C-x C-f                 : find-file
C-x C-v                 : find-alternate-file
C-x b                   : switch-to-buffer
C-x k                   : kill-buffer
C-x i                   : insert-file
C-x C-q                 : vc-toggle-read-only
C-x C-b                 : list-buffers

3.6 Search and replace

C-s                     : isearch-backward
C-r                     : isearch-forward
M-%                     : query-replace

3.7 Command handling

M-x                     : execute-extended-command
C-u                     : universal-argument
C-g                     : abort
C-x u, C-_              : undo
C-x (                   : start-kbd-macro
C-x )                   : end-kbd-macro
C-x e                   : call-last-kbd-macro

3.8 Window handling

C-x o                   : other-window
C-x 0                   : delete-window
C-x 1                   : delete-other-windows
C-x 2                   : split-window-vertically
C-x 3                   : split-window-horizontally
C-x f                   : toggle-full-screen

3.9 International

C-x RET f               : set-buffer-file-coding-system
C-x RET b               : toggle-bidir
C-x RET C-\             : set-input-method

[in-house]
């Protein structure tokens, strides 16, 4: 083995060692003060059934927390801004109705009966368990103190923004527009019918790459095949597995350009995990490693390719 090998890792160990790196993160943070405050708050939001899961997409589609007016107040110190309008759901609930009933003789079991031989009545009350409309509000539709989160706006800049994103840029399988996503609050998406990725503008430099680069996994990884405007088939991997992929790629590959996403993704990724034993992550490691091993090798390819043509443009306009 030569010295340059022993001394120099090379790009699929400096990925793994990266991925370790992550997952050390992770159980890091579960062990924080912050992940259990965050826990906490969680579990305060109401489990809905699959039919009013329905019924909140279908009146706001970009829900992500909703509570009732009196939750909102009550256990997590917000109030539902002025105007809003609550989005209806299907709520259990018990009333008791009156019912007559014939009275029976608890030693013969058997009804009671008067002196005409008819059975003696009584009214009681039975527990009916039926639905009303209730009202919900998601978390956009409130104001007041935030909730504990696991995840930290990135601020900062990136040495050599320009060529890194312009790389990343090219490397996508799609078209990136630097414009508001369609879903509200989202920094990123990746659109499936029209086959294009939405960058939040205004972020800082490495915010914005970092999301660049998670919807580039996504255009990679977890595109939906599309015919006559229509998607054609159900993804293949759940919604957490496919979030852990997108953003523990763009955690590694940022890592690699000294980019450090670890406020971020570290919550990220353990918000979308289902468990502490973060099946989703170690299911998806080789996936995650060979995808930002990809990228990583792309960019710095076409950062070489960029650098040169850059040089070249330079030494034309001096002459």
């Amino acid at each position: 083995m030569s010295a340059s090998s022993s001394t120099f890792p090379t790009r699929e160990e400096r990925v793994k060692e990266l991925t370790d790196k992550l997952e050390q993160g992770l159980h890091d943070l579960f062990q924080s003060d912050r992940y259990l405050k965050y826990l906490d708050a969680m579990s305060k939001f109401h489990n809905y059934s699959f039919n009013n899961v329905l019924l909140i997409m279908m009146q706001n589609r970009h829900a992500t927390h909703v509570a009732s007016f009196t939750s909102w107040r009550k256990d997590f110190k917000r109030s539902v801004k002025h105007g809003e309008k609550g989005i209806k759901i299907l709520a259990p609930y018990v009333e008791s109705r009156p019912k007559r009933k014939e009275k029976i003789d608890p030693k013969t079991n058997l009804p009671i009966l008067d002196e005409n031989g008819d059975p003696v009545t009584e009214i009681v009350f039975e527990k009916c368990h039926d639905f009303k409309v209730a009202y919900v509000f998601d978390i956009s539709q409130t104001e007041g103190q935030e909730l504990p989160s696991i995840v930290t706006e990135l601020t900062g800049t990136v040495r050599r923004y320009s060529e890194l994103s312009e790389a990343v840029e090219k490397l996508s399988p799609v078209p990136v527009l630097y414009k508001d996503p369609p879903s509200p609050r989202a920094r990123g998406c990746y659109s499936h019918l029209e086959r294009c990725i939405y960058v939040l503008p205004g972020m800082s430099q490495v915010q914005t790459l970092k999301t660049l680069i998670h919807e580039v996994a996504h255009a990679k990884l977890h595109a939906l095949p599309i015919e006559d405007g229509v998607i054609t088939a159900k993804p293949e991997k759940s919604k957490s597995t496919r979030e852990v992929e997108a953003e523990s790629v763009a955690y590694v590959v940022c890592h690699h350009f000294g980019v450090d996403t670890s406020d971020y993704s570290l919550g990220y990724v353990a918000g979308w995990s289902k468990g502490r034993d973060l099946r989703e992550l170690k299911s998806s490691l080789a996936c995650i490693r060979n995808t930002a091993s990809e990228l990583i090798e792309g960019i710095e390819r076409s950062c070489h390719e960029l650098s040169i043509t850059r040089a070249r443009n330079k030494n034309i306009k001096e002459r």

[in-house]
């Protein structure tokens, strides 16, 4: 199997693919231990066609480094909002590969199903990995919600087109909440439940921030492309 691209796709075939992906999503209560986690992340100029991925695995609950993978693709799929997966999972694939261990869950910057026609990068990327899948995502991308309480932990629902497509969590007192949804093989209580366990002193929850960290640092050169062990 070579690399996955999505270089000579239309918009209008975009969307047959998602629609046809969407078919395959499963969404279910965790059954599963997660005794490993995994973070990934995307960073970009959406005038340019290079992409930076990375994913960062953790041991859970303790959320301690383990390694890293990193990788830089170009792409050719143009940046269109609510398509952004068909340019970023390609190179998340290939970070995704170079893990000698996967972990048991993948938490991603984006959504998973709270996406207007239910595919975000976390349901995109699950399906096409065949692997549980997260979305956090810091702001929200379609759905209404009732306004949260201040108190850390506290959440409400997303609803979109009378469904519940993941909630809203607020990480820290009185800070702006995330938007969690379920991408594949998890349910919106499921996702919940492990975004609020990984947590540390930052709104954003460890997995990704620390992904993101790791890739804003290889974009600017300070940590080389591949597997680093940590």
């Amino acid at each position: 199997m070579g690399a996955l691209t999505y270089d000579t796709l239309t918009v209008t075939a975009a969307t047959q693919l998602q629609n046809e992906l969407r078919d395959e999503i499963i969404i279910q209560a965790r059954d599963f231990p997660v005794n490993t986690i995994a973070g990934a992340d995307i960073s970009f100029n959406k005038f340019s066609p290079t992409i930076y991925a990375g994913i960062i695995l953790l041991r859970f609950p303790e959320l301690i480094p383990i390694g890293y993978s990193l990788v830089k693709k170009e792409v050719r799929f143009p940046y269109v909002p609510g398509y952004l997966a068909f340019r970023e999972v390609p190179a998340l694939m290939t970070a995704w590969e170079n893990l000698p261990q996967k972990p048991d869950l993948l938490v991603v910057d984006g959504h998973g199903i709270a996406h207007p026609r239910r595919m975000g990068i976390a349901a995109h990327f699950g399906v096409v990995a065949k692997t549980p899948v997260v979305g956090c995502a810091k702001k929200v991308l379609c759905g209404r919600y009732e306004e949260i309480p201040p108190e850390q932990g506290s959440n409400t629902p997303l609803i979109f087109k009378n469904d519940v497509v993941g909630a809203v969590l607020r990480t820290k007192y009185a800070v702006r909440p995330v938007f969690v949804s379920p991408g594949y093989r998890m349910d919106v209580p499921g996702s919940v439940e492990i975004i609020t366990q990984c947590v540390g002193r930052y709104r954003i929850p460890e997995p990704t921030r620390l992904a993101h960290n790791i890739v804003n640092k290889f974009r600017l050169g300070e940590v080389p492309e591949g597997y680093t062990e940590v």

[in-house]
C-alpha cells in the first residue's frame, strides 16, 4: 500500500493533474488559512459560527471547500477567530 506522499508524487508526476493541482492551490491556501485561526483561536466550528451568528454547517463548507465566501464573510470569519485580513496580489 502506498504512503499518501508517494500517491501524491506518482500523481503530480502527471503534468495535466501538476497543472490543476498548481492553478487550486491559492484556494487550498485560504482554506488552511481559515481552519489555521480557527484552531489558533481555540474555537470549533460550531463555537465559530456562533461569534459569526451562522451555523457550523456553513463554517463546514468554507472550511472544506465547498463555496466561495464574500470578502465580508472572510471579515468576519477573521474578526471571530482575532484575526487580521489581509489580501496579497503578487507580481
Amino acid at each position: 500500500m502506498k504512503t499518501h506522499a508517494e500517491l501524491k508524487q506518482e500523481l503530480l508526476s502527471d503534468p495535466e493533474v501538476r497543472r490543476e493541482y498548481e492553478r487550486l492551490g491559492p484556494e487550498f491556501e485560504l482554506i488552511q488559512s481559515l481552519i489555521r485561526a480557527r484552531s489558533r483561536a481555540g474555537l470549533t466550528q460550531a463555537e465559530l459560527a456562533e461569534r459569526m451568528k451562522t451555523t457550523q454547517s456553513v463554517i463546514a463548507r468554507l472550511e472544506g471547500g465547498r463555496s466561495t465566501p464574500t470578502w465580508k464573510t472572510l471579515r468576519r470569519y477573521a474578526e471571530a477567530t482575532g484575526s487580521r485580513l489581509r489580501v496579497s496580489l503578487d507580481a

C-\                     : switch-input-method

3.10 Miscellaneous

C-l                     : refresh
M-g                     : goto-line
M-q                     : fill-paragraph
C-x RET l               : toggle-line-numbers
C-x RET t               : truncate-lines
C-x RET w               : word-wrap
C-x C-e                 : compile
C-x C-p                 : previous-error
C-x C-n                 : next-error
C-x C-d                 : dired

4. Configuration file and resources

4.1 Resource path

All resources and configuration files are looked in the following paths: `/usr/share/qe:/usr/local/share/qe:/usr/lib/qe:/usr/local/lib/qe:~/.qe'

4.2 Configuration file

QEmacs tries to load a configuration file in `~/.qe/config'. Each line of the configuration file is a QEmacs command with a C like syntax ('-' in command name can be replaced by '_').

Read the example file `config.eg' to have some examples.

The following commands are useful:

global_set_key(key, command)
Set a global key binding to a command.
set_display_size(width, height)
(X11) Set the window size, in character cells.
set_system_font(family, system_fonts)
(X11) Maps a system font to a QEmacs font family. Multiple fonts can be given as fallback (See section 7. Fonts).
set_style(stylename, css_property, css_value)
Set a colorization style (see `qestyle.h' and `config.eg' for common style names)

4.3 Plugins

Any `.so' file found in the qemacs resource paths is considered as a plugin. It is a piece of code containing new features for qemacs.

Currently, no plugins are compiled in, but you can look at the `plugin-example/' directory to learn how to make one.

Most QEmacs object files can in fact be compiled either as a plugin or be statically linked in qemacs. The plugin system is strongly inspirated from the Linux Kernel 2.4 module system.